Nervous Sea Squirts Squirt Out Their Stomachs and Grow New Ones

By Elizabeth Preston | June 26, 2015 11:33 am

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We may call someone gutless who’s acting afraid. But certain coral-reef dwellers take gutless to a whole other level: they shoot their digestive tracts out of their bodies when they feel threatened. This seems to deter nearby fish from taking a bite. Even more amazing, though, is how quickly the gutless animals grow back their organs.

Polycarpa mytiligera is a little tube-shaped creature called an ascidian, or sea squirt. It resides in tropical waters of the Indian and Pacific oceans. With its base glued firmly to a coral reef or other surface, it feeds by filtering particles from the passing current. Some sea squirts look like colorful vases arranged together on a reef. But Polycarpa mytiligera lives alone and lets other bits of sea life grow all over its body for camouflage.

Scientists first noticed in the 19th century that some sea squirts have no guts. The animals are known for regenerating missing body parts, so it seemed that they must occasionally lose their digestive organs and grow them back. But how and why remained a mystery.

To get some answers, zoologists Noa Shenkar and Tal Gordon of Tel Aviv University dove into the Red Sea. There, they visited Polycarpa mytiligera individuals growing on the bottom of a floating dock.

One thing the researchers wanted to know was how commonly sea squirts squirt out their insides. The researchers gently squeezed the sea squirts with their fingers, pinching each individual just once for up to a minute. (They knew this could trigger a gut explosion because “the first few times the evisceration happened by mistake,” Shenkar says, as researchers tried to pluck sea squirts from their homes.)

Out of 66 squirts, 47% responded by shooting out their innards like a stomped tube of toothpaste. Since the animals often live on reefs where fish like to feed, they may need to defend themselves against an errant chomp. The pressure of something grabbing them is apparently enough to cause alarm.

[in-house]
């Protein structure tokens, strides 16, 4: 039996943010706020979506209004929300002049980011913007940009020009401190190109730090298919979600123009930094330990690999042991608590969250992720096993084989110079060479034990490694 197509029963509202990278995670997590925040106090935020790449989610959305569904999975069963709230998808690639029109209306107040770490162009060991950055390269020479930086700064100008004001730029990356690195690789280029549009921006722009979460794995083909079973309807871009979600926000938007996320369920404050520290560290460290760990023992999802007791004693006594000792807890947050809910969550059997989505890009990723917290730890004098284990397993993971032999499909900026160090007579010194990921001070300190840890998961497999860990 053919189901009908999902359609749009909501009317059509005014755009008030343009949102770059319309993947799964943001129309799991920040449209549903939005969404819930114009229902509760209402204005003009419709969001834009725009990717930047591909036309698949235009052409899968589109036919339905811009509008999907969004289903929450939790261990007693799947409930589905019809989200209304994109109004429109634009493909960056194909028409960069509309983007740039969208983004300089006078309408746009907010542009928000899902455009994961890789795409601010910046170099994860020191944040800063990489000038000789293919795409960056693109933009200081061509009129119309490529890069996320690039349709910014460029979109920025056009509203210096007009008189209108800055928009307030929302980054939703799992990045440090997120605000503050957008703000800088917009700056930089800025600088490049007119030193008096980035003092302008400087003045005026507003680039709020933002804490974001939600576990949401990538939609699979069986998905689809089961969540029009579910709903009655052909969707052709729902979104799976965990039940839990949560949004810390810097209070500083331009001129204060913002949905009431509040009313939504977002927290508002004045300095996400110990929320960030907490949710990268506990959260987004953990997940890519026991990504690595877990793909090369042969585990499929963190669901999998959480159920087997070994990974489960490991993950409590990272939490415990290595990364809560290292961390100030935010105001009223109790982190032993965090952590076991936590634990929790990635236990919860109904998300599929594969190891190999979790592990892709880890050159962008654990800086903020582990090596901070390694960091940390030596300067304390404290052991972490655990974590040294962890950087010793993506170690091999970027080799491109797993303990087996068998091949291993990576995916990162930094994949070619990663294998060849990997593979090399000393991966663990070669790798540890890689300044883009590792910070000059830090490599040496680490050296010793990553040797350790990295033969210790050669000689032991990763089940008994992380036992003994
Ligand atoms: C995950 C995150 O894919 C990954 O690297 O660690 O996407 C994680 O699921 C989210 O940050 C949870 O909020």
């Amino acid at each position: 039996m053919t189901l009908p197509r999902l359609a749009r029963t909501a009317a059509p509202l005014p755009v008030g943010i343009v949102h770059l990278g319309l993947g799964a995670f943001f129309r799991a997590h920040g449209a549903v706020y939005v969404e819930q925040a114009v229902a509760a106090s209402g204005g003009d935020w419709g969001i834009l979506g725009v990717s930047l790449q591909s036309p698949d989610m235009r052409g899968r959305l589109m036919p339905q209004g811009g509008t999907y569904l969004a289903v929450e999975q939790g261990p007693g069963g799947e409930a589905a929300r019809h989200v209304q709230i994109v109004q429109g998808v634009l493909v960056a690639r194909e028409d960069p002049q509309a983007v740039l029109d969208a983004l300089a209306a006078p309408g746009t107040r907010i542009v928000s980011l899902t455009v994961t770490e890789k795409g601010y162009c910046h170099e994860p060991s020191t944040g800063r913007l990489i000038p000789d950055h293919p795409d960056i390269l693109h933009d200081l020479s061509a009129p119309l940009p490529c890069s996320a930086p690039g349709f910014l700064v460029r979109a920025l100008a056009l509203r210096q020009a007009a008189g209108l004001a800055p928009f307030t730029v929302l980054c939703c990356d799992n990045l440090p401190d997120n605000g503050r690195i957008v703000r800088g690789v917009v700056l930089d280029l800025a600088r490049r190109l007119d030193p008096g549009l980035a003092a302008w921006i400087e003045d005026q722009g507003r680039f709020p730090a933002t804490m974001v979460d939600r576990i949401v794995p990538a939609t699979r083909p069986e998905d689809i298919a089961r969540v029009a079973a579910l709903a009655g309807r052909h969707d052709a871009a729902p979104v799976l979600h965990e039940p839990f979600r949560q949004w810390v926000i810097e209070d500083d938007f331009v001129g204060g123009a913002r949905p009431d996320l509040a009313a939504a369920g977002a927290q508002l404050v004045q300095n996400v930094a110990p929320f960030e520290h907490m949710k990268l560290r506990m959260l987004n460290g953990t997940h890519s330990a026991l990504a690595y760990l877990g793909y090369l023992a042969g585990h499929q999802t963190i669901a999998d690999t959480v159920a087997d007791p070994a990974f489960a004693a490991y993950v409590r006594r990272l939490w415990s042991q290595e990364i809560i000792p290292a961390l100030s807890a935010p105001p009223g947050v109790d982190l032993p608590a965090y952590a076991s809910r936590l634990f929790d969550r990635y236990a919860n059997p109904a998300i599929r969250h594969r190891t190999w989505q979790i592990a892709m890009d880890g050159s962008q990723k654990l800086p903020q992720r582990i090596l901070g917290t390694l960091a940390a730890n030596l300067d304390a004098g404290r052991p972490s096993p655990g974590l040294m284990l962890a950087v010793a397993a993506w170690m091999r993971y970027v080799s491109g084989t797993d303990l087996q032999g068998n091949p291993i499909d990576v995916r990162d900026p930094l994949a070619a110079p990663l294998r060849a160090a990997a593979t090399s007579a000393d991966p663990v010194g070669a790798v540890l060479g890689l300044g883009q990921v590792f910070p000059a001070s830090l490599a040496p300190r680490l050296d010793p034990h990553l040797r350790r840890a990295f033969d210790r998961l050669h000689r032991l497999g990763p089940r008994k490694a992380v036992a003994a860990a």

In the image above, the thing that looks like a plant is the camouflaged sea squirt. The noodly object floating above the scientist’s index finger is a long piece of the sea squirt’s digestive tract.

When the sea squirts ejected their guts, they did so about 16 seconds after first being touched, on average. The length of ejected gut averaged about an inch, or half of the sea squirt’s digestive tract. This is also roughly half the height of the whole animal.

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The material ejected by one sea squirt, including its stomach, intestine, and part of its rectum.

Having one’s insides on the outside is an emergency situation for most animals, but the sea squirts weren’t too bothered. Their entire metabolism depends on the organs they’ve just sacrificed, Shenkar points out. Yet as the scientists returned to check on the gutless animals, they saw that their bodies stayed tightly pinched together for a day or two, then gradually opened back up. After a week, the animals looked normal from the outside.

After 12 days, scientists found entirely new guts in the sea squirts they dissected. These guts already had feces in them, showing the squirts were back to business as usual.

So the animals were fine—but how good a defense was their drastic self-evisceration? Shenkar and Gordon tried feeding the ejected guts to several different species of aquarium fish. All of the fish were hungry, but every one refused to eat the sea squirt innards. Any fish that tried a taste spit it right back out. The researchers think that by expelling their bad-tasting innards when fish are nibbling nearby, sea squirts may drive the fish away.

Polycarpa mytiligera isn’t the only marine creature that can eject its organs and quickly regrow them. Sea cucumbers do the same thing. By studying these animals’ powers of regeneration, Shenkar and Gordon write, we may learn more about how to treat organ injuries in humans.

Or, at the very least, someone can use sea squirts to make a much less adorable version of Pixar’s Inside Out.

 

Note: This post has been edited from an earlier version to incorporate comments from Noa Shenkar.

Images and video: Shenkar & Gordon (2015).

Shenkar N, & Gordon T (2015). Gut-spilling in chordates: evisceration in the tropical ascidian Polycarpa mytiligera. Scientific reports, 5 PMID: 25880620

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Inkfish

Like the wily and many-armed cephalopod, Inkfish reaches into the far corners of science news and brings you back surprises (and the occasional sea creature). The ink is virtual but the research is real.

About Elizabeth Preston

Elizabeth Preston is a science writer whose articles have appeared in publications including Slate, Nautilus, and National Geographic. She's also the former editor of the children's science magazine Muse, where she still writes in the voice of a know-it-all bovine. She lives in Massachusetts. Read more and see her other writing here.

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